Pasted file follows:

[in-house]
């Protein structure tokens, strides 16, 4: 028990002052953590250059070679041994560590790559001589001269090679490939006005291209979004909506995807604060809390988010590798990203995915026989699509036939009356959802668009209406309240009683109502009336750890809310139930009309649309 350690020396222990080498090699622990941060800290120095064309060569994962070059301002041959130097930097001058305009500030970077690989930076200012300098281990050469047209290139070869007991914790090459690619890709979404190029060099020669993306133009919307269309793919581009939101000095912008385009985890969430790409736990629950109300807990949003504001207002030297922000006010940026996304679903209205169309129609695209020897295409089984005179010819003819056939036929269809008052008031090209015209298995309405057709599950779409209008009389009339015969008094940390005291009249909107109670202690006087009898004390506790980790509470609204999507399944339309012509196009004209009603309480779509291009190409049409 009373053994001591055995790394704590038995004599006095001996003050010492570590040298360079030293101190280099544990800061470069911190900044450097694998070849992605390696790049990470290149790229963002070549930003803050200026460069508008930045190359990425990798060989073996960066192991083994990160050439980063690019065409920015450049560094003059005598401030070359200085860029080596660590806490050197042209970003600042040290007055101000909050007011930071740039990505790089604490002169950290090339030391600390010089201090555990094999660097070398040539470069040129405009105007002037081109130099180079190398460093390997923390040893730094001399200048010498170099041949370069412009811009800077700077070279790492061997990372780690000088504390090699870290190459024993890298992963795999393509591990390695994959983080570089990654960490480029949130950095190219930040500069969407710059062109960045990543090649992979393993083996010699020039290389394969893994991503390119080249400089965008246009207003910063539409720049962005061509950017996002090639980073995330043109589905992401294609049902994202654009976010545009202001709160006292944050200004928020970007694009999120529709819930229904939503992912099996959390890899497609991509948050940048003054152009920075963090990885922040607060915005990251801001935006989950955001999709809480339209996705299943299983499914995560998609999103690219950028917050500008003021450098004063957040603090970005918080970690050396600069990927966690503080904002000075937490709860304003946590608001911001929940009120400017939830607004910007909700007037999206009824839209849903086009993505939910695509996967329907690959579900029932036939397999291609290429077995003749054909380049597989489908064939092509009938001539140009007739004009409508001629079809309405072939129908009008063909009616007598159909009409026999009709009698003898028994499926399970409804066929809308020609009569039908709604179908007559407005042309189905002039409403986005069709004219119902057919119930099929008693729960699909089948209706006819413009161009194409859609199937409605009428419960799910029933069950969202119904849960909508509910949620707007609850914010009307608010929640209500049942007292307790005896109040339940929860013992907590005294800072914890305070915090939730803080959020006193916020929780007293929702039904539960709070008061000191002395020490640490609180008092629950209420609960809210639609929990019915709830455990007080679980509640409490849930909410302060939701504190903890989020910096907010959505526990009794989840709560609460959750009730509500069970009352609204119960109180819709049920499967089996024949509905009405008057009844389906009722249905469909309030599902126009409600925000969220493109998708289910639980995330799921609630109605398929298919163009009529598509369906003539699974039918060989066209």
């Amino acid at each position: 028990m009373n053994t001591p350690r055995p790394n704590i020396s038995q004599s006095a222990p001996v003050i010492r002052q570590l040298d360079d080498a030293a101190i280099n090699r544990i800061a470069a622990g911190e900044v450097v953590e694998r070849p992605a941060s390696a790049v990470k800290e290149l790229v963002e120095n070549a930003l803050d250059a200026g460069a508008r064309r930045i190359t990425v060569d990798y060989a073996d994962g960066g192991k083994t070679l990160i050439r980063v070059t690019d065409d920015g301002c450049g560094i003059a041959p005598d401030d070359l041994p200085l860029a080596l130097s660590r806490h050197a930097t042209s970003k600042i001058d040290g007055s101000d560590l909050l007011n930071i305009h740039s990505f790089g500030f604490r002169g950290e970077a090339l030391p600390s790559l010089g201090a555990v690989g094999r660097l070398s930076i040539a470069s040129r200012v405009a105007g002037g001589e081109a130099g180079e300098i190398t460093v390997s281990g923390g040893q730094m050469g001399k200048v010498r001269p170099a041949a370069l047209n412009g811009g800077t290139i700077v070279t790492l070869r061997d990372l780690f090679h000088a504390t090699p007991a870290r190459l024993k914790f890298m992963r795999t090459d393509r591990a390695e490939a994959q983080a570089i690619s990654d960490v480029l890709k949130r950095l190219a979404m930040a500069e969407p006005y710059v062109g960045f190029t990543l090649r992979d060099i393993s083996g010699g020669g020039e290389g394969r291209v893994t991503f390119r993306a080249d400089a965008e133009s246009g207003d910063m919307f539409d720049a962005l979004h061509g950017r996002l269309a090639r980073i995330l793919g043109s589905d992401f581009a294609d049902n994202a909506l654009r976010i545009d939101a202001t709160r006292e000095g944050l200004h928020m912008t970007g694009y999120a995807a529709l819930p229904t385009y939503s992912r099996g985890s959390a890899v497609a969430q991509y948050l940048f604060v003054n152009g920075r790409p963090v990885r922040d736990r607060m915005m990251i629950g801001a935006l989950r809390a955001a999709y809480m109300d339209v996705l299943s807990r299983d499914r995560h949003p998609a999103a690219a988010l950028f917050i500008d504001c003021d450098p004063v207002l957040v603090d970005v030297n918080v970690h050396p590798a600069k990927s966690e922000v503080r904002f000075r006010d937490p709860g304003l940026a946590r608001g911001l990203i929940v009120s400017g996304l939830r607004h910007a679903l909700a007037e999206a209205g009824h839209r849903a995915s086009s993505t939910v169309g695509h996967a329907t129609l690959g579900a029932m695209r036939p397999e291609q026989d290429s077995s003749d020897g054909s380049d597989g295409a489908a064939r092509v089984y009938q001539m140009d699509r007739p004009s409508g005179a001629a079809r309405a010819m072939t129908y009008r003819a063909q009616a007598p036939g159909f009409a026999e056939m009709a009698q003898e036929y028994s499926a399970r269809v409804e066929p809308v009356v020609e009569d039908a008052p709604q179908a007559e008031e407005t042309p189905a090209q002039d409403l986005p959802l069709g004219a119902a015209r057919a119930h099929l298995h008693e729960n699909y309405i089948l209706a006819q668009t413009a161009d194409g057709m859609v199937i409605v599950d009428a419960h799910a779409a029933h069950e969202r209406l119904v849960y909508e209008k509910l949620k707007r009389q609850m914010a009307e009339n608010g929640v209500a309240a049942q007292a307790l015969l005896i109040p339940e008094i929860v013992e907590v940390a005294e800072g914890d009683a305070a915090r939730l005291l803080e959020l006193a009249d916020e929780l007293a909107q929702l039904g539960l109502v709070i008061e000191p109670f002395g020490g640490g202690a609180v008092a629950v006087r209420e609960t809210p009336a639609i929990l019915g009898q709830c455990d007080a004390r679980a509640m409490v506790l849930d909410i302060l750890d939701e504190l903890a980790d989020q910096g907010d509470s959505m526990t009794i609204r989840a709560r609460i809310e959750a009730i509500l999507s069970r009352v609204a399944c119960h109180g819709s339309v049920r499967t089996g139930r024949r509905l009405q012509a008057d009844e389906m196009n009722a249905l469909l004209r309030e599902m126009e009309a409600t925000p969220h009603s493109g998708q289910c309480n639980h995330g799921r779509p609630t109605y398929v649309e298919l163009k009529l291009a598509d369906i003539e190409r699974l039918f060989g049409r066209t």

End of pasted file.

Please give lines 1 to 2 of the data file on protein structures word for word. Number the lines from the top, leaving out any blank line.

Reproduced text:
[in-house]
């Protein structure tokens, strides 16, 4: 028990002052953590250059070679041994560590790559001589001269090679490939006005291209979004909506995807604060809390988010590798990203995915026989699509036939009356959802668009209406309240009683109502009336750890809310139930009309649309 350690020396222990080498090699622990941060800290120095064309060569994962070059301002041959130097930097001058305009500030970077690989930076200012300098281990050469047209290139070869007991914790090459690619890709979404190029060099020669993306133009919307269309793919581009939101000095912008385009985890969430790409736990629950109300807990949003504001207002030297922000006010940026996304679903209205169309129609695209020897295409089984005179010819003819056939036929269809008052008031090209015209298995309405057709599950779409209008009389009339015969008094940390005291009249909107109670202690006087009898004390506790980790509470609204999507399944339309012509196009004209009603309480779509291009190409049409 009373053994001591055995790394704590038995004599006095001996003050010492570590040298360079030293101190280099544990800061470069911190900044450097694998070849992605390696790049990470290149790229963002070549930003803050200026460069508008930045190359990425990798060989073996960066192991083994990160050439980063690019065409920015450049560094003059005598401030070359200085860029080596660590806490050197042209970003600042040290007055101000909050007011930071740039990505790089604490002169950290090339030391600390010089201090555990094999660097070398040539470069040129405009105007002037081109130099180079190398460093390997923390040893730094001399200048010498170099041949370069412009811009800077700077070279790492061997990372780690000088504390090699870290190459024993890298992963795999393509591990390695994959983080570089990654960490480029949130950095190219930040500069969407710059062109960045990543090649992979393993083996010699020039290389394969893994991503390119080249400089965008246009207003910063539409720049962005061509950017996002090639980073995330043109589905992401294609049902994202654009976010545009202001709160006292944050200004928020970007694009999120529709819930229904939503992912099996959390890899497609991509948050940048003054152009920075963090990885922040607060915005990251801001935006989950955001999709809480339209996705299943299983499914995560998609999103690219950028917050500008003021450098004063957040603090970005918080970690050396600069990927966690503080904002000075937490709860304003946590608001911001929940009120400017939830607004910007909700007037999206009824839209849903086009993505939910695509996967329907690959579900029932036939397999291609290429077995003749054909380049597989489908064939092509009938001539140009007739004009409508001629079809309405072939129908009008063909009616007598159909009409026999009709009698003898028994499926399970409804066929809308020609009569039908709604179908007559407005042309189905002039409403986005069709004219119902057919119930099929008693729960699909089948209706006819413009161009194409859609199937409605009428419960799910029933069950969202119904849960909508509910949620707007609850914010009307608010929640209500049942007292307790005896109040339940929860013992907590005294800072914890305070915090939730803080959020006193916020929780007293929702039904539960709070008061000191002395020490640490609180008092629950209420609960809210639609929990019915709830455990007080679980509640409490849930909410302060939701504190903890989020910096907010959505526990009794989840709560609460959750009730509500069970009352609204119960109180819709049920499967089996024949509905009405008057009844389906009722249905469909309030599902126009409600925000969220493109998708289910639980995330799921609630109605398929298919163009009529598509369906003539699974039918060989066209």